Youngest round the world sailor.

Today it was announced that Dutch authorities have taken into care a thirteen-year-old girl who wants to be the youngest person to sail solo around the world. What business is it of social services (or the Dutch equivalent)? I don’t condone parents sending children off to take part in dangerous activities, to live their own dreams through their children, but if the child has the necessary skills then why shouldn’t they attempt something like this?


If a thirteen-year-old is able to achieve this, what a wonderful thing it would be to have done. Anyone who has the necessary skills to achieve this feat can only go on to great things. The self-reliance, the resourcefulness, the courage and the stamina. We should be encouraging these attributes wherever they are found, not wrapping those who show them in cotton-wool to protect them from themselves.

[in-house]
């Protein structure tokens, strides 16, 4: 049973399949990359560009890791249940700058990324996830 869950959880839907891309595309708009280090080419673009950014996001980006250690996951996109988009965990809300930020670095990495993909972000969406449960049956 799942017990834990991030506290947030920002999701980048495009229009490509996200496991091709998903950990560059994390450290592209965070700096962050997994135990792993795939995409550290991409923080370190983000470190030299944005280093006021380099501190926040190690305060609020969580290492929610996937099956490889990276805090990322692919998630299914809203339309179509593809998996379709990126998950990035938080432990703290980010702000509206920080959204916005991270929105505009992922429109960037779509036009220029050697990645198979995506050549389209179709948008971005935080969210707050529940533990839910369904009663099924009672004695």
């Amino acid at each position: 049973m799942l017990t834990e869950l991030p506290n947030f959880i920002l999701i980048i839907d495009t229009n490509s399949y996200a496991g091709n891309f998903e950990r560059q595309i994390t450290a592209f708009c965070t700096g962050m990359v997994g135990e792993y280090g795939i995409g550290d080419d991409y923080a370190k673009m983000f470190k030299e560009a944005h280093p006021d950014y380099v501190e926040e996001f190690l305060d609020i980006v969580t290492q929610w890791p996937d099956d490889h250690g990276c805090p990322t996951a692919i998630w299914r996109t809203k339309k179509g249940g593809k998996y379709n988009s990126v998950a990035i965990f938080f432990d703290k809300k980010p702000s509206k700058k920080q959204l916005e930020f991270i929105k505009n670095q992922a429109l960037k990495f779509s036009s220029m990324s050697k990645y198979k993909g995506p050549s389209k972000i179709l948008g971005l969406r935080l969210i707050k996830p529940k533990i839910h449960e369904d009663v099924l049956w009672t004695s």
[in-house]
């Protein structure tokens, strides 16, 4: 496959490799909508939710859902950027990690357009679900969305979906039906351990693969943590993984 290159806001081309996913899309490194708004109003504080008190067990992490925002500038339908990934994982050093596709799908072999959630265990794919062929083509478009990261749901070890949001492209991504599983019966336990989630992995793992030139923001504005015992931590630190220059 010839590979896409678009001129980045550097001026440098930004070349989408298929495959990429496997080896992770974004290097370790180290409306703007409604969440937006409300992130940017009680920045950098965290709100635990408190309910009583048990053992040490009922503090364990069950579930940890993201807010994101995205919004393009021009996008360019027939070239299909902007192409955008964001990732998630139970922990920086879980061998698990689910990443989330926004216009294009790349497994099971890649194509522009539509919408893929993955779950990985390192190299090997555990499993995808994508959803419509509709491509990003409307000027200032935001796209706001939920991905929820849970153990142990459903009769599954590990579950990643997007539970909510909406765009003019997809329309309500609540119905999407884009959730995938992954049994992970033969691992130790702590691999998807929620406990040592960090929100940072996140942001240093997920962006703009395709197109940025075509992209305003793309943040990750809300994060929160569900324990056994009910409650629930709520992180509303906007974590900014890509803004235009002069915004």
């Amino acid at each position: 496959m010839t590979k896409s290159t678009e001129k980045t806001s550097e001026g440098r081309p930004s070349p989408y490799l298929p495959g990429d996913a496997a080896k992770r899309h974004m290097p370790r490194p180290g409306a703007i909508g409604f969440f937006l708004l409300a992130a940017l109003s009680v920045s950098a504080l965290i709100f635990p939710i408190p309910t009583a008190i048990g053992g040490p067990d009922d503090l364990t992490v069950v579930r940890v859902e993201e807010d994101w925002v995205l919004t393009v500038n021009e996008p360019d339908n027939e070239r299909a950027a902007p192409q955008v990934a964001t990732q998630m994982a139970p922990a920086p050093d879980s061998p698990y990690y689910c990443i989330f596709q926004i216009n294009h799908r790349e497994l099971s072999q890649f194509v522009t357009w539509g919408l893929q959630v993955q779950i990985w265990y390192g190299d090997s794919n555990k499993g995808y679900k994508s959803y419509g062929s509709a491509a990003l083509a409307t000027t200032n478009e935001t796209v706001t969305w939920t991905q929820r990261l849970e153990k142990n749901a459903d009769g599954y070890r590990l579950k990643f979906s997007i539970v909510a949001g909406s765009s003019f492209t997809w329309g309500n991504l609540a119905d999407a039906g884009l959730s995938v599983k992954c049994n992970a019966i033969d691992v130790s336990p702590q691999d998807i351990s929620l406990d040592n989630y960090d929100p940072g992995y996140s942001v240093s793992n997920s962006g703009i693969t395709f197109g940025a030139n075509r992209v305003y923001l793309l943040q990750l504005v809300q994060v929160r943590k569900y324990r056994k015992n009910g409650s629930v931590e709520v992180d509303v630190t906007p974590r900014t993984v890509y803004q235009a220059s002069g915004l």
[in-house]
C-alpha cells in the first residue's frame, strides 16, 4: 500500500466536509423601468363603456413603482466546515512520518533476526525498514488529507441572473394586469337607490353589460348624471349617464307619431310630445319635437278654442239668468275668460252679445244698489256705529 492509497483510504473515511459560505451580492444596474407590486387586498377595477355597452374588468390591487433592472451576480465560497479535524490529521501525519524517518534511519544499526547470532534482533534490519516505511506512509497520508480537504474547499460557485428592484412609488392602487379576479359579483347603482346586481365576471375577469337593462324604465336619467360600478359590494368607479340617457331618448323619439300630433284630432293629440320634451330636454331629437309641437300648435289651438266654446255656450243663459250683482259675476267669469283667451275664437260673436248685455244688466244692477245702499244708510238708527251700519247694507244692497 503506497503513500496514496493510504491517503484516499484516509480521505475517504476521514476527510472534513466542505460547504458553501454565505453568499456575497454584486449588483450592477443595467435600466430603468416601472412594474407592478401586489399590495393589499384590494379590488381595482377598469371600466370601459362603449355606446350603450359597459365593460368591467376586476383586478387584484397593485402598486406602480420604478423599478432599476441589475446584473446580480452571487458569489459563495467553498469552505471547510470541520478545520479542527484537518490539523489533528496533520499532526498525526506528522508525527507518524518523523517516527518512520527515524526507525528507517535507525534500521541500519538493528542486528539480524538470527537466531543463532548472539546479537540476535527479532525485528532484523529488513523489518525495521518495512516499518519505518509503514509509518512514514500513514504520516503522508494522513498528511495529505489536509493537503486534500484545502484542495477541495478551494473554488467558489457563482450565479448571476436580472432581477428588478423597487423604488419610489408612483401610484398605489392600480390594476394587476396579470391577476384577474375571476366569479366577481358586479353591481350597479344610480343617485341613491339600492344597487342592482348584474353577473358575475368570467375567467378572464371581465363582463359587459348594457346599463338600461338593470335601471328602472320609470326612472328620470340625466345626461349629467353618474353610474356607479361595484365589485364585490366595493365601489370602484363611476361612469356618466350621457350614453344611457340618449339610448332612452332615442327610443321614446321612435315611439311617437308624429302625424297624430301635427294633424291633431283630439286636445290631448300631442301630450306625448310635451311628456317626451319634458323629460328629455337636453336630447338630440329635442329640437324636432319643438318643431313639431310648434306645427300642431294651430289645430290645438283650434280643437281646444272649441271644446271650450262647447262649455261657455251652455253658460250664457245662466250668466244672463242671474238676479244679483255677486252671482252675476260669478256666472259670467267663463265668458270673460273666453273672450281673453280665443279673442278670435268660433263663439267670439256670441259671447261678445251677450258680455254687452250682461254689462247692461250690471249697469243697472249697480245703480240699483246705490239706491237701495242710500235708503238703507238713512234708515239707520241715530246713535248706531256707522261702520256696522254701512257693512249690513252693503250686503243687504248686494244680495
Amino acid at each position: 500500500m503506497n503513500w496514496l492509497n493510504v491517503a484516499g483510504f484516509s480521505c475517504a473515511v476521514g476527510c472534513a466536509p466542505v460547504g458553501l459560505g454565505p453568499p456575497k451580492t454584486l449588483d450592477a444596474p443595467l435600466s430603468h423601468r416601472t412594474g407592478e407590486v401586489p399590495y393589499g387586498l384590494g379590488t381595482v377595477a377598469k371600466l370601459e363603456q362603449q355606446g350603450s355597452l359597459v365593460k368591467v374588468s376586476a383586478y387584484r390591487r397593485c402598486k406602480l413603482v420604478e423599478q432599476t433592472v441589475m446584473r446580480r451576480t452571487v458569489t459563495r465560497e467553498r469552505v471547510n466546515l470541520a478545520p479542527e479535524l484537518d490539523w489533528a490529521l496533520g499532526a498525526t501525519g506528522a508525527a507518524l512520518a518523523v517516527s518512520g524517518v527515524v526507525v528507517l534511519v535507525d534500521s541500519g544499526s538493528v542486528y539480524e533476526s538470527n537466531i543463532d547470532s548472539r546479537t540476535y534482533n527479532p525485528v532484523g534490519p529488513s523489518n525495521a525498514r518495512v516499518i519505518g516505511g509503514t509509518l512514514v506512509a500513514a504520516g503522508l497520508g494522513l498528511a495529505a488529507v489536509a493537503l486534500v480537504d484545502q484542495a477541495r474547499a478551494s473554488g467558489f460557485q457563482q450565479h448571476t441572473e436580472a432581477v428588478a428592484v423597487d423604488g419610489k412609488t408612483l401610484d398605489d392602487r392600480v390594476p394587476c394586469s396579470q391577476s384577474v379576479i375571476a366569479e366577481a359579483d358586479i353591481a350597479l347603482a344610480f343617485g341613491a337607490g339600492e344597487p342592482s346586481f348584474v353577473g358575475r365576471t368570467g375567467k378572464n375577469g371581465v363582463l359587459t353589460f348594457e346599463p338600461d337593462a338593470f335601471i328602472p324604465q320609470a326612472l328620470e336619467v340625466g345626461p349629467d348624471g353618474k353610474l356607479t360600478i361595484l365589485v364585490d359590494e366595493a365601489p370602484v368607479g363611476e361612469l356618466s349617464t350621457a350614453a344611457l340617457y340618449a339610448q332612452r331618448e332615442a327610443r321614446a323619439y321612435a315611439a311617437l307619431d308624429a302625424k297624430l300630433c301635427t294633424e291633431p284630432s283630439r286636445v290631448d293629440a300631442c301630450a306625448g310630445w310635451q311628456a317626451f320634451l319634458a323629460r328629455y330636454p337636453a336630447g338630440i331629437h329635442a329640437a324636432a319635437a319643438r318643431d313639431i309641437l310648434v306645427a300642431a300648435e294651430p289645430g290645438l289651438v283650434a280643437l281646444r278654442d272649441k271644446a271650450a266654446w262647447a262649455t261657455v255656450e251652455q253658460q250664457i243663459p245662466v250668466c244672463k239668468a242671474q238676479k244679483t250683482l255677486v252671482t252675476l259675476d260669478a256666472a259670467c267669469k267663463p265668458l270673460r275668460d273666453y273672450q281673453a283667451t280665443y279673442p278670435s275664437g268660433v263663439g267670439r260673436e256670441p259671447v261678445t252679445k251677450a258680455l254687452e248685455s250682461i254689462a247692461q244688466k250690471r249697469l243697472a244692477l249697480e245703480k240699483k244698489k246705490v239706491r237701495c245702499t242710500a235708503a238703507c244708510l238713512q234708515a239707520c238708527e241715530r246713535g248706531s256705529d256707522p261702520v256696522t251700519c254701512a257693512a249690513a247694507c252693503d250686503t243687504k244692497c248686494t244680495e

If this child is living in a world of fantasy then it should be obvious to anyone with some sailing experience whether the child has the necessary skills and ability. Mental health professionals will know by interviewing her whether she has the mental strength to attempt a challenge such as this. If she has neither the technical nor mental strength to attempt this then she obviously shouldn’t do it. But if she **does** have what it takes then let her do it. I’m sure it would be the making of her, as it has been for the few who have gone before.

The risks are a lot less these days than when [Sir Robin](http://en.wikipedia.org/wiki/Robin_Knox-Johnston) was the first to do this. Satellites give near pinpoint accuracy of the boats or sailors location, it’s not impossible for her to be shadowed by another boat with support services aboard, who could pluck her to safety should that be needed. It isn’t as if she will be out of contact for months on end with no-one having any idea if she is even still alive. With communications as they are it’s quite possible for there to be minute by minute communication, even a video link. Experts could talk her through problems with boat systems, help with navigation, give weather reports. I admit that this is still a huge challenge, and it is certainly beyond my ability, but don’t deny someone the chance to do this based on some arbitrary age limit which doesn’t take into account a persons ability, mental strength, or maturity.

Let her go!